This is not a local story, but one that represents larger trends in the church—in the priesthood, the liturgy and in the role of the people of God. Recently Sts. Simon and Jude Cathedral in Phoenix, Ariz., changed its policy on altar servers. From now on only boys may serve; girls may apply for jobs as sacristans. Why? The rector of the cathedral told The Catholic Sun that the cathedral is not alone in making this regulation. A parish in Ann Arbor, Mich., and the Diocese of Lincoln, Neb., he argues, have found that replacing girls with boys as servers leads to more vocations to the priesthood.
These moves to limit laywomen’s access to the altar threaten to drag the church back into the pre-Vatican II world. One wonders if next the altar rail will return, another barrier between the priests and the people.
According to the rector, people who are upset about this decision concerning Mass servers make a mistake in considering it “a question of rights,” as if someone’s rights were being denied. But, he says, no one has a “right” to be a server or even more a priest. One must be “called” to any church office. When the secular world comments on who should be an altar server, he says, it has only an emotional view, unguided by the light of reason.
The key issue is the status of the baptized: that the laity may be called by the Spirit to offer their talents in various roles. The rejection of altar girls disregards the counsel of the Second Vatican Council that the charisms of the baptized “are to be received with thanksgiving and consolation.” By virtue of baptism, the council reminds us, “there is neither male nor female. For you are all ‘one’ in Christ Jesus.” There is “a true equality between all with regard to the dignity and activity which is common to all the faithful in building up the Body of Christ” (“Dogmatic Constitution on the Church,” Nos. 12, 32).
That this call should be fully welcomed does not appear to be a priority in Phoenix. Yes, the Vatican instruction “Sacrament of Redemption” (2004) allows women servers, but it leaves the decision to local bishops. In Phoenix the bishop leaves it to the pastors. This pastor did not consult the parish council, he says, because its members are not theologically trained.
Another issue is the image of the priesthood today. Is it wise to re-enforce the sense of the priesthood as a clerical caste? Is the acolyte supposed to be like the page who serves Sir Galahad until King Arthur dubs him a knight? In a culture where parents want their daughters to have the same opportunities as their sons—in co-ed Catholic colleges, in the armed services, in athletics, in employment—the church can look irrelevant, even foolish, in shunting them aside. The more the priesthood is presented as an exclusive club, the smaller and more remote it will become. Those who put up barriers between themselves and the people should, using modern parlance, recall Jesus’ words to his disciples: “Look, how many times do I have to tell you? You are here to serve.”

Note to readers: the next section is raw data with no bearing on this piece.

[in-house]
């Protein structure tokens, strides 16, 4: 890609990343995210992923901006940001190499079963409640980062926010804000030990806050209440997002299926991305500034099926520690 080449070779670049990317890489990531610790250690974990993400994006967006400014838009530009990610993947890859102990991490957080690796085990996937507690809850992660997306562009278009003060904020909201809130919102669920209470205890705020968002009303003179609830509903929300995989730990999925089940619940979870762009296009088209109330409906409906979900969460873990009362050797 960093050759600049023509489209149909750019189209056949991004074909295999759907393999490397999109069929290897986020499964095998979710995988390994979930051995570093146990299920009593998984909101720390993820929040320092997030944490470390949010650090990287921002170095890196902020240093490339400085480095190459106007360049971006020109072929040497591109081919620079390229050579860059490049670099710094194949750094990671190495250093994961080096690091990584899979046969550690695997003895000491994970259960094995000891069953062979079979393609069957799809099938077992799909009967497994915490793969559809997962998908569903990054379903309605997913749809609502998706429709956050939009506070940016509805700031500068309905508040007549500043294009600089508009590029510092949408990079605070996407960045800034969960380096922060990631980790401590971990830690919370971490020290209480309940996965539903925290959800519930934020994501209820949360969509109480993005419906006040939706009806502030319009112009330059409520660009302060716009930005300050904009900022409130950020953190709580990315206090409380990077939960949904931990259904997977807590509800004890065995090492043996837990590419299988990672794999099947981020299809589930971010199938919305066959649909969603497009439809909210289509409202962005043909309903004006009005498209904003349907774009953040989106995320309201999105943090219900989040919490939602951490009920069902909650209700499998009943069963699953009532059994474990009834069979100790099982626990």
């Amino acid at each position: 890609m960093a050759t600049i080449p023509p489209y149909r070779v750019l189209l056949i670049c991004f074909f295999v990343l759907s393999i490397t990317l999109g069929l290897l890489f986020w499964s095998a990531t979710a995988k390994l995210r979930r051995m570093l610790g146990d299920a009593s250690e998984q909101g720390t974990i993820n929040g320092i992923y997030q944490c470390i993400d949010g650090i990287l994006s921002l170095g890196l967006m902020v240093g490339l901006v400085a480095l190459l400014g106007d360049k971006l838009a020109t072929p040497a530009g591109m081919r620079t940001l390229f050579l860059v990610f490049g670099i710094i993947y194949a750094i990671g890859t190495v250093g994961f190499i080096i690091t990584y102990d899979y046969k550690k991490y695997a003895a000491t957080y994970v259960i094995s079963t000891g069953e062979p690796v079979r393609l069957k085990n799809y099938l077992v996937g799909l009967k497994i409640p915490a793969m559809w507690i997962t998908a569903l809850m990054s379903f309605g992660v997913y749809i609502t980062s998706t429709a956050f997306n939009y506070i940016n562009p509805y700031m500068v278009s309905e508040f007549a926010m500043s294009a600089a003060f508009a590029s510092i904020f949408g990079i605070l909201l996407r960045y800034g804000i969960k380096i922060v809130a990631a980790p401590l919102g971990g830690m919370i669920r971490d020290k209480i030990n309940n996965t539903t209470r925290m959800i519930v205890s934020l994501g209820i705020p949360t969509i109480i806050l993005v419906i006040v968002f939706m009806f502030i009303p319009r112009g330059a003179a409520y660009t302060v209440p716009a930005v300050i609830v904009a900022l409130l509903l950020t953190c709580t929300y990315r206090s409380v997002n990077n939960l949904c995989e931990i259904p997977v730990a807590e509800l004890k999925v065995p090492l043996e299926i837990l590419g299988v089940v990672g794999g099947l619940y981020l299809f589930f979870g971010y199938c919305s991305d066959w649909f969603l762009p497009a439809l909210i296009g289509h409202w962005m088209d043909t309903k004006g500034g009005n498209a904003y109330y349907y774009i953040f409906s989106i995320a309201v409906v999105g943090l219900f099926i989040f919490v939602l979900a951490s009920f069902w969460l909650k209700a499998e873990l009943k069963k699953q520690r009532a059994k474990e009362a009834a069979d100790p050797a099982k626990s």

Inevitably the issue of women’s roles in the church raises the question of women’s ordination to the priesthood. Recently a cardinal in Lisbon and some bishops in Brazil, among others, also raised the question; but since Pope Benedict XVI, despite continued agitation, has reaffirmed the policy of John Paul II to allow no discussion of the topic, the matter of altar servers must be considered a separate and independent issue.
In no way should policies imply that women are second-class citizens—welcome to tidy up the sacristy, arrange flowers and clean linens but not to set the gifts at the altar or hold the sacramentary or censer. Rather, they must be welcomed into every service and leadership role, including catechists, lectors, chancellors and general secretaries of bishops’ conferences. (The diaconate for women remains an open question and ought to be explored.) Churches that invite all their people to bring all their talents to the welfare of the congregation will thrive. To tell a young woman that she may no longer pour the water on the priest’s fingers at the Lavabo looks like sexism. If the ban in these dioceses continues and spreads, perhaps women and girls will consider withholding their other services to the parishes, and men and boys, in solidarity with their sisters, will decline the honor of acolyte.
Having girls share serving opportunities with boys is an expression of their equality in Christ. Parishes must create a variety of social and service activities. A distinguishing characteristic of today’s young men and women, even when they are not “devout” in the usual sense, is their rejection of discrimination in any form. They are highly sensitive to any hint of exclusionary policies in organizations. Perhaps if more young people believed they could continue that commitment to equality as priests, more would be ready to follow a priestly vocation.